It is VERY good. Also, Keep in mind; this freezes well and works great for any pasta, including as a base for lasagne. So if you cannot use it all at once, that is ok, you have plenty of sauce for later on. It tastes even BETTER reheated, if you ask me. Also, you will notice, it is meatless (like most marinaras). You CAN add hot Italian Sausage or ground beef (cooked) to it, if you choose, but the sauce is so full-bodied and so spicy, it' s not necessary. It stands ALONE! Here you go:

    1 1/2 c olive oil
    1 cup garlic, minced
    2 lb onions, chopped
    1 lb carrots, chopped
    1 1/2 c peppers ( I use a variety of red, orange, yellow and green)
    1 lb mushrooms
    2 1/2 lb tomatoes (roma are best but vine- ripened are great too!)--I like to chop them in half for this sauce.
    2 c Red Wine (any kind)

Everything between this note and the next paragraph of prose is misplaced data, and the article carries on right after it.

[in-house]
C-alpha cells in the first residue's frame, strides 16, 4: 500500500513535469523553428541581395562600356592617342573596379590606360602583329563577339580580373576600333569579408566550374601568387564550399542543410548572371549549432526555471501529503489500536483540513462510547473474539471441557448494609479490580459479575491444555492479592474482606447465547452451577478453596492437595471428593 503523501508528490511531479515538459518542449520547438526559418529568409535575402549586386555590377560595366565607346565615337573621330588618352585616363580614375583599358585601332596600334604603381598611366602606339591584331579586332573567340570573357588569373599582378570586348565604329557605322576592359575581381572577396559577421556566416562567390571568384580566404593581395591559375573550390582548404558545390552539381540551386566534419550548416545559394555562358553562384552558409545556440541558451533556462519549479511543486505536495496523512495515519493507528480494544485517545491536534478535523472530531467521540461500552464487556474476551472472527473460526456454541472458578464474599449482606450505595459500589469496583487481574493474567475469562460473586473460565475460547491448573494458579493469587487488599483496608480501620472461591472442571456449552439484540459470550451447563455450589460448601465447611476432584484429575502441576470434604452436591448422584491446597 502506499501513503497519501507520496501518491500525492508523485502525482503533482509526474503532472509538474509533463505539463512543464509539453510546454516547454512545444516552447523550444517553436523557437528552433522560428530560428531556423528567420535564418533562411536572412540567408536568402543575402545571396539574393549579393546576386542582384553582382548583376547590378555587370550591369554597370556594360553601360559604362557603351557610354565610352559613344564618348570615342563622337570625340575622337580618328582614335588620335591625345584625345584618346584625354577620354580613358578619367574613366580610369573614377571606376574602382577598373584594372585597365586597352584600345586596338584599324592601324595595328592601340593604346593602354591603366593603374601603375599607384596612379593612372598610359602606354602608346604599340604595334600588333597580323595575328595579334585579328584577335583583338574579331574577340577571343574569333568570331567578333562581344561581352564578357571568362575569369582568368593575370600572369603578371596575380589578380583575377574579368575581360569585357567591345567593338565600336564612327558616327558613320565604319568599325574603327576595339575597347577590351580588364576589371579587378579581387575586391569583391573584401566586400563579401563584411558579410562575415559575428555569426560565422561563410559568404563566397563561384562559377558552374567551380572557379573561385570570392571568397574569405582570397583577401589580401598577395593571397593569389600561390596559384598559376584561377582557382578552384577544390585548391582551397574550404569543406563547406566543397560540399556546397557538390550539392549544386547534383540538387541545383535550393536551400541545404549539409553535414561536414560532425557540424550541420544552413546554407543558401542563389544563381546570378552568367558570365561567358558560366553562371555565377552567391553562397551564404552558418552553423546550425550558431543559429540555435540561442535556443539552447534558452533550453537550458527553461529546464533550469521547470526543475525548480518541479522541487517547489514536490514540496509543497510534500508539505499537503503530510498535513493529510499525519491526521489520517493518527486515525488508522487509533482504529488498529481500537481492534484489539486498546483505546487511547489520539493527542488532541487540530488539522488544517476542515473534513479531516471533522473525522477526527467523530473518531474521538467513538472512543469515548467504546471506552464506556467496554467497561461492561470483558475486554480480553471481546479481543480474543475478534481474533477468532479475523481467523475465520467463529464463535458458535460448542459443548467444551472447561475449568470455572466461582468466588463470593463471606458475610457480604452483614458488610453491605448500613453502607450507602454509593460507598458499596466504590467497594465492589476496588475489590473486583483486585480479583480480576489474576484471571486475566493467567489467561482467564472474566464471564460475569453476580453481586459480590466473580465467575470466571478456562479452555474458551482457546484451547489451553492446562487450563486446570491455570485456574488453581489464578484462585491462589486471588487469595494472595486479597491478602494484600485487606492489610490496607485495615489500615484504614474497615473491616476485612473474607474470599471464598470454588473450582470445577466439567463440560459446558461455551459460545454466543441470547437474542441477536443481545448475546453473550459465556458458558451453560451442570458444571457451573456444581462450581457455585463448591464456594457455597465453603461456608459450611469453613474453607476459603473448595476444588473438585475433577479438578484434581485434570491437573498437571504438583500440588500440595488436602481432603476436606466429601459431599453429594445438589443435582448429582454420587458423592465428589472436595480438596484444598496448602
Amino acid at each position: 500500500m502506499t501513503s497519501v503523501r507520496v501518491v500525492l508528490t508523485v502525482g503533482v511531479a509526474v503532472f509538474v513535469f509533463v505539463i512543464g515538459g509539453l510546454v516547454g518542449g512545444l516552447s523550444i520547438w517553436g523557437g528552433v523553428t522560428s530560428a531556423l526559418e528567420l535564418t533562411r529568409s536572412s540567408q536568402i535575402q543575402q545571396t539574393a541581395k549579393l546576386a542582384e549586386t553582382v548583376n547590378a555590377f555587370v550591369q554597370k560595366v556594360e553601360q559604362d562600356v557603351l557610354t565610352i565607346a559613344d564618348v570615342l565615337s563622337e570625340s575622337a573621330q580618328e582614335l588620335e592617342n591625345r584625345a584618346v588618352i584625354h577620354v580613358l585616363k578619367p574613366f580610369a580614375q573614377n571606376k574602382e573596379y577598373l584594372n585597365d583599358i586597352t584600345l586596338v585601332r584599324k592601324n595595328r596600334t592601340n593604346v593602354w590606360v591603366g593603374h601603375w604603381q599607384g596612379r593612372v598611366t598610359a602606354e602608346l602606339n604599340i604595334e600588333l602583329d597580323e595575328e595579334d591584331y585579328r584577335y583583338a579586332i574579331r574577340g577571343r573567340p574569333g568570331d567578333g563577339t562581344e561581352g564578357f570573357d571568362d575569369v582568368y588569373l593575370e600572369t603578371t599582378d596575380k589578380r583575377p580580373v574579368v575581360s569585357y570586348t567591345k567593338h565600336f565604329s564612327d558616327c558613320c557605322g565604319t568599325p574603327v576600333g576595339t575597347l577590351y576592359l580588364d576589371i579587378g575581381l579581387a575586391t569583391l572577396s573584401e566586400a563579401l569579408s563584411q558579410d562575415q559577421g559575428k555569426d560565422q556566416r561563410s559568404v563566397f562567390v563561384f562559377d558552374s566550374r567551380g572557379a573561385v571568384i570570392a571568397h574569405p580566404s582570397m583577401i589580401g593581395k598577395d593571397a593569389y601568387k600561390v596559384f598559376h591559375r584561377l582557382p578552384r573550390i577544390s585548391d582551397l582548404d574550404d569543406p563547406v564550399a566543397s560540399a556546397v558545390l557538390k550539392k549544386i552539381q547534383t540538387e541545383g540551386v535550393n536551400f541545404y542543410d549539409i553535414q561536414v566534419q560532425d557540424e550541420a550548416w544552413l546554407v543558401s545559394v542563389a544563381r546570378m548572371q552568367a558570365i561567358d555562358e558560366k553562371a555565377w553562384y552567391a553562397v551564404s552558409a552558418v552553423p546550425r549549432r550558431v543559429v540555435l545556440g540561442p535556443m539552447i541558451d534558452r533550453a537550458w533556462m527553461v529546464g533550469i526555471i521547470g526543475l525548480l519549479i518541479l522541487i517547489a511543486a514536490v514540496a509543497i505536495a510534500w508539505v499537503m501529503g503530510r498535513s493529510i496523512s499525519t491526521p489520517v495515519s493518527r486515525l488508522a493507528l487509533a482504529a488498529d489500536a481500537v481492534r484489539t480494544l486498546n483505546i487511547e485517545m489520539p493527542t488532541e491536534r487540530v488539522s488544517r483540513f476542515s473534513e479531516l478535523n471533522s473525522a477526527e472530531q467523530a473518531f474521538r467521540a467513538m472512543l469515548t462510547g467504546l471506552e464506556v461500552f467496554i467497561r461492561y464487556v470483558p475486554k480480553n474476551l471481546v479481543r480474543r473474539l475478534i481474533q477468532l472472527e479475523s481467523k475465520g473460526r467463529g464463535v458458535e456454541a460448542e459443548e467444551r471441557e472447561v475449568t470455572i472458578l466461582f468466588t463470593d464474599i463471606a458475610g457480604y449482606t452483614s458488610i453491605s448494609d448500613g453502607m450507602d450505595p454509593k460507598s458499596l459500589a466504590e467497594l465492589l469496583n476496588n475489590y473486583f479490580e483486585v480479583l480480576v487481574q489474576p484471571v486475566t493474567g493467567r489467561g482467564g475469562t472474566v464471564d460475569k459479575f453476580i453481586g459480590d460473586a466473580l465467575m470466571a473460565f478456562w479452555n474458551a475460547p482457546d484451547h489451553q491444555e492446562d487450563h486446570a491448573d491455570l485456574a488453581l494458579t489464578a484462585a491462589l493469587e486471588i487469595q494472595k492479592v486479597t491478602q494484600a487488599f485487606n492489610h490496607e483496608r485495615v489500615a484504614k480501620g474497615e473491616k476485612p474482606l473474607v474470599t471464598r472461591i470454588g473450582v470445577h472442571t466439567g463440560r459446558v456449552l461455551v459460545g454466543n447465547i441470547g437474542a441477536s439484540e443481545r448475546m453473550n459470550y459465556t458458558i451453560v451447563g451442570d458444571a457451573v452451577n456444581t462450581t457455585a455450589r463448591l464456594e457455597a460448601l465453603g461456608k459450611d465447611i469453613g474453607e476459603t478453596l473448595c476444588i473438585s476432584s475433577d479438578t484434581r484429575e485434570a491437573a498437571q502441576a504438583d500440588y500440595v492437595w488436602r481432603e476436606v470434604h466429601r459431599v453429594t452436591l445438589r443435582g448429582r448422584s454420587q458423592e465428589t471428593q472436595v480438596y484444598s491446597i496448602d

2 Tablespoons each of Oregano and Basil as well as chili flakes
    I also always dash a bit of sugar in every dish I make---just brings out the flavor somehow.

    You can choose to saute veggies and garlic lightly, first, in enough olive oil to cover the bottom of a pan---I prefer to do this. Then, assemble all ingredients in a large pot, set to low heat and simmer slowly several hours, stirring occasionally. Your house will smell like Heaven, I tell ya. Serve with any pasta, cooked al dente, garlic bread, tossed salad and of course, red wine. Voila! A great Italian feast. Let me know how it works out for you!
    Last edit by SmilingBluEyes on Jul 7, '04
  9. by   Altra
    One tip ... if you prefer a smooth sauce instead of a chunky one, you can still get all the great flavors of onion, garlic, peppers, etc. Just leave them in big chunks, or even just cut in half, cook with the sauce, and pull them out before serving.

    My Polish/Lithuanian hubby was the one who taught me to make sauce. Go figure ... :chuckle

    Happy cooking!
  10. by   SmilingBluEyes
    Very true, MLOS .I like my sauce with bite and body, myself, chunks included ---rofl.

    I also have a great Alfredo recipe, if you want it.